Each, when properly arranged, can stick the landing beside entryways or in view of the kitchen window, enlivening barren yards between now and the first spring blooms. And the twigs can do it with an appeal that’s less Mario Buatta chintz and more Scandinavian farmhouse; more pencil line than lavish brushstroke.

“I grew up in Georgia,” says Phil Mueller of Star Valley Flowers, a grower of fruiting, flowering and decorative branches — mainly woody perennials — in Wisconsin. “The ability to see beauty in winter starkness is less developed there.” Now, living in the north, he says he has come to appreciate twigs as a natural botanical element that lasts all winter.

“With twigs, you get instant height,” he says. “The winter season container can be as impactful as for summer.

“I love fantail willow,” he adds. “It’s so weirdly cool. The shape. No stem is the same as another.”

Mueller says it’s important to mass twigs to see the color. And he suggests placing container twig arrangements where they will catch the snow, for added interest.

“The birds will land,” he says. “You can watch it interact with the environment.”

In nearby Michigan, Deborah Silver, owner of Detroit Garden Works, is the dean of organic outdoor installations. Her retail shop sells farmed twigs in store and online. They are less blemished and more uniform than scavenged branches.

“I do think this winter, perhaps more than the usual, people will want to have something in place,” Silver says. “It’s very human nature to respond to the darkness that comes with winter.”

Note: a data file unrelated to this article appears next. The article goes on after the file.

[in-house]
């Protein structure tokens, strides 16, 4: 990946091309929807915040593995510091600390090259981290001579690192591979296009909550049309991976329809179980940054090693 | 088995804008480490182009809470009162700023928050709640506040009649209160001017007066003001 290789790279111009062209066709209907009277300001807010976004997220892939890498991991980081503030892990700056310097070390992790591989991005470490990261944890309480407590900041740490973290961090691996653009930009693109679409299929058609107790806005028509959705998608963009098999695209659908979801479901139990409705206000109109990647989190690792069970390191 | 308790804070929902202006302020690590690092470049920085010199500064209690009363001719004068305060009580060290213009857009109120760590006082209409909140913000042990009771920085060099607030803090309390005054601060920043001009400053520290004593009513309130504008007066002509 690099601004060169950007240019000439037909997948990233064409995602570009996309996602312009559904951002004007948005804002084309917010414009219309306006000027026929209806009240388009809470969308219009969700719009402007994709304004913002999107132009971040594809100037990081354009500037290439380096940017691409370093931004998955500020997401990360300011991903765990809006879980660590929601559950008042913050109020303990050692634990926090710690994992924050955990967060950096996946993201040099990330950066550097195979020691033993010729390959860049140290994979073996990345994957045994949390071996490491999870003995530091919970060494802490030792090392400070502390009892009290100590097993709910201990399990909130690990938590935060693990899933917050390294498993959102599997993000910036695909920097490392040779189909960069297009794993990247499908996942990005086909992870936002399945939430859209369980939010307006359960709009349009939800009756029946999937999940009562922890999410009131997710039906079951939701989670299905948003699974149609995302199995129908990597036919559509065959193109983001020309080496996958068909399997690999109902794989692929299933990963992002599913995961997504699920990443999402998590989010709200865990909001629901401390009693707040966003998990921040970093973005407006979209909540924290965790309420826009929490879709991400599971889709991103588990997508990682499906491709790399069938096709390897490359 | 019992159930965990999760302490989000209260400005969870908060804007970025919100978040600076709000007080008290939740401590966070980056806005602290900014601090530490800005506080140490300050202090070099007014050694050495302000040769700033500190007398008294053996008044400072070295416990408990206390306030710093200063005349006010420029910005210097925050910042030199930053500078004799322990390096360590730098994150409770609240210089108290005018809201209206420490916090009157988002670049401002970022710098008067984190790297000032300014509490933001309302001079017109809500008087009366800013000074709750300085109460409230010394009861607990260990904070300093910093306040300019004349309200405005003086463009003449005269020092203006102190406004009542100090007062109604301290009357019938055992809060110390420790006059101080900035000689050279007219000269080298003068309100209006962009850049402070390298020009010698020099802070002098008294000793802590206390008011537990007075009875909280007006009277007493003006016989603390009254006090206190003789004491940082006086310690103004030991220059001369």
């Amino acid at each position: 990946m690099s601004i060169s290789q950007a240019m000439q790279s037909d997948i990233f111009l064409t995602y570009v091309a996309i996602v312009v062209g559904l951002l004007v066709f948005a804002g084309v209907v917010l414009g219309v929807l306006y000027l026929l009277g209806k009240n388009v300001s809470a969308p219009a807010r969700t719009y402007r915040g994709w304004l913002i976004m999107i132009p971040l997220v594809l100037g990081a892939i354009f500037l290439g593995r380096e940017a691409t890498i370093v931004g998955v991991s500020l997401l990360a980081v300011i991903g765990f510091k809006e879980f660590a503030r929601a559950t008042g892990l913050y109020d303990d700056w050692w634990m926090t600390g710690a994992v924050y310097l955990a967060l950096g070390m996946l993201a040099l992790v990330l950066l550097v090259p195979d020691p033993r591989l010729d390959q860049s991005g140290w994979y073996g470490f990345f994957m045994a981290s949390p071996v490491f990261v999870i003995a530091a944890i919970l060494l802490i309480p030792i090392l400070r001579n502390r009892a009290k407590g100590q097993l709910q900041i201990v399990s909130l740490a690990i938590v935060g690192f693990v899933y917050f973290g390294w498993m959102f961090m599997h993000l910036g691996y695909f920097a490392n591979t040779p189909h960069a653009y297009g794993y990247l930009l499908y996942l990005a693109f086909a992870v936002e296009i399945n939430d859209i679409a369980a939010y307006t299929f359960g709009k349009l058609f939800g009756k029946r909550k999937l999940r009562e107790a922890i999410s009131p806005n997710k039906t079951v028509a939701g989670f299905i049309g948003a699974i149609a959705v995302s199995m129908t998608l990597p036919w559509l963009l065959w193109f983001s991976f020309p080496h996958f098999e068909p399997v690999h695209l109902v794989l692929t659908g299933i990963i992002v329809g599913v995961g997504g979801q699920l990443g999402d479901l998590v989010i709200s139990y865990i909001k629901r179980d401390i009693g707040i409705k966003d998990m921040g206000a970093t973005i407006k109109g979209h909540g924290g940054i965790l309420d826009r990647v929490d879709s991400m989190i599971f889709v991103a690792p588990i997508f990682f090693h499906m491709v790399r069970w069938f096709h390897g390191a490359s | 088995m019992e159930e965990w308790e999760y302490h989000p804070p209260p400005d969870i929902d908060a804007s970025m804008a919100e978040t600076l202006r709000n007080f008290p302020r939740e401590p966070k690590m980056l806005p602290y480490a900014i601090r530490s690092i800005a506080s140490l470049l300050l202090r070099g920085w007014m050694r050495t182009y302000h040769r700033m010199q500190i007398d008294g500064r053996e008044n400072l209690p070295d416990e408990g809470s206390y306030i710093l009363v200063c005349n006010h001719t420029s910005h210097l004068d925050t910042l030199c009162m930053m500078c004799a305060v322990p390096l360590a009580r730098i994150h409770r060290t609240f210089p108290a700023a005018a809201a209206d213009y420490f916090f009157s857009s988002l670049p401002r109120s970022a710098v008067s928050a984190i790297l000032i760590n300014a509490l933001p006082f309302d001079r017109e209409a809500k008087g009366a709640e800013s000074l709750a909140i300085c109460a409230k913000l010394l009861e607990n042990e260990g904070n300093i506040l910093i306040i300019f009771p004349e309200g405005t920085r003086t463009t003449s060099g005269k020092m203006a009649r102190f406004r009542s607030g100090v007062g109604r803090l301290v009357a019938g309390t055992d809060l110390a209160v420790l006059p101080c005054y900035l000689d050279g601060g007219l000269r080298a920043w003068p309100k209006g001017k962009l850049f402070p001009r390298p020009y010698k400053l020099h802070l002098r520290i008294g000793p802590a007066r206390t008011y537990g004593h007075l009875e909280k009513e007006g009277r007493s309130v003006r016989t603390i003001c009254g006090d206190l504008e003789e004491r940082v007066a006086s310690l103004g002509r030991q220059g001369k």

She advises placing winter containers where they can give you the most pleasure from the inside of the house, “so when it’s cold, you have something to look at.”

In her blog,, she writes of the need for “twinkle” to help “stave off the gray.” She suggests mounding lights on the surface of the container soil (for a bottom-lit glow), which should be about two or three inches below the rim of the pot to help conceal cords.

She and her crew are adamant about the mechanics of firmly securing the contents of pots they create for clients. Pound a bamboo stake into the middle of the pot’s soil to provide stability. Then tie the vertical elements to the stake, she says. Another option is to hand-stick every element into the dirt, four inches into the soil for small twigs, deeper for larger pieces. Pots can also be fully lighted. Encircle the vertical pieces with cut evergreen boughs to hide the cords and supports. Other plant materials, such as dried hydrangeas, also can be used to encircle the base. And she says quality faux berry twigs are just fine and last several seasons.

This winter, as we find ways to socialize outdoors, a row of twig-filled containers can help create the feel of a sheltered space for sitting (at a safe distance) with a heater or fire pit and maybe two friends. The containers, Silver says, don’t need

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Livermore cold case rape suspect dies of suicide